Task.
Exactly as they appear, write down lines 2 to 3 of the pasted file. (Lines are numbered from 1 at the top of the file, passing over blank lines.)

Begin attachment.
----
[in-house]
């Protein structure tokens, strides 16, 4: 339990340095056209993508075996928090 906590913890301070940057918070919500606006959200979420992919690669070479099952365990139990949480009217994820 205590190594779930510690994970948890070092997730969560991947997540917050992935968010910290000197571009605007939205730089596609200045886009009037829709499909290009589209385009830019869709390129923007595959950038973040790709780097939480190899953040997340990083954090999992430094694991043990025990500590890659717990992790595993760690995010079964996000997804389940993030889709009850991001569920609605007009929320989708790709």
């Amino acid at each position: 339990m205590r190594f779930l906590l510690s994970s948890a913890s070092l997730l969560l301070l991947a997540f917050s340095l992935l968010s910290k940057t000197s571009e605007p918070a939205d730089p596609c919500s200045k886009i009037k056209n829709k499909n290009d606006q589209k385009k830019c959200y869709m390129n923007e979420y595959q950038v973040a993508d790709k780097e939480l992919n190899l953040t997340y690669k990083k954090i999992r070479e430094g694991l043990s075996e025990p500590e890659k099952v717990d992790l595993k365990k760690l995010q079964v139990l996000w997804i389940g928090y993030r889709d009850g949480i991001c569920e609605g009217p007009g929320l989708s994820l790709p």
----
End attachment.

């Protein structure tokens, strides 16, 4: 339990340095056209993508075996928090 906590913890301070940057918070919500606006959200979420992919690669070479099952365990139990949480009217994820 205590190594779930510690994970948890070092997730969560991947997540917050992935968010910290000197571009605007939205730089596609200045886009009037829709499909290009589209385009830019869709390129923007595959950038973040790709780097939480190899953040997340990083954090999992430094694991043990025990500590890659717990992790595993760690995010079964996000997804389940993030889709009850991001569920609605007009929320989708790709």
């Amino acid at each position: 339990m205590r190594f779930l906590l510690s994970s948890a913890s070092l997730l969560l301070l991947a997540f917050s340095l992935l968010s910290k940057t000197s571009e605007p918070a939205d730089p596609c919500s200045k886009i009037k056209n829709k499909n290009d606006q589209k385009k830019c959200y869709m390129n923007e979420y595959q950038v973040a993508d790709k780097e939480l992919n190899l953040t997340y690669k990083k954090i999992r070479e430094g694991l043990s075996e025990p500590e890659k099952v717990d992790l595993k365990k760690l995010q079964v139990l996000w997804i389940g928090y993030r889709d009850g949480i991001c569920e609605g009217p007009g929320l989708s994820l790709p």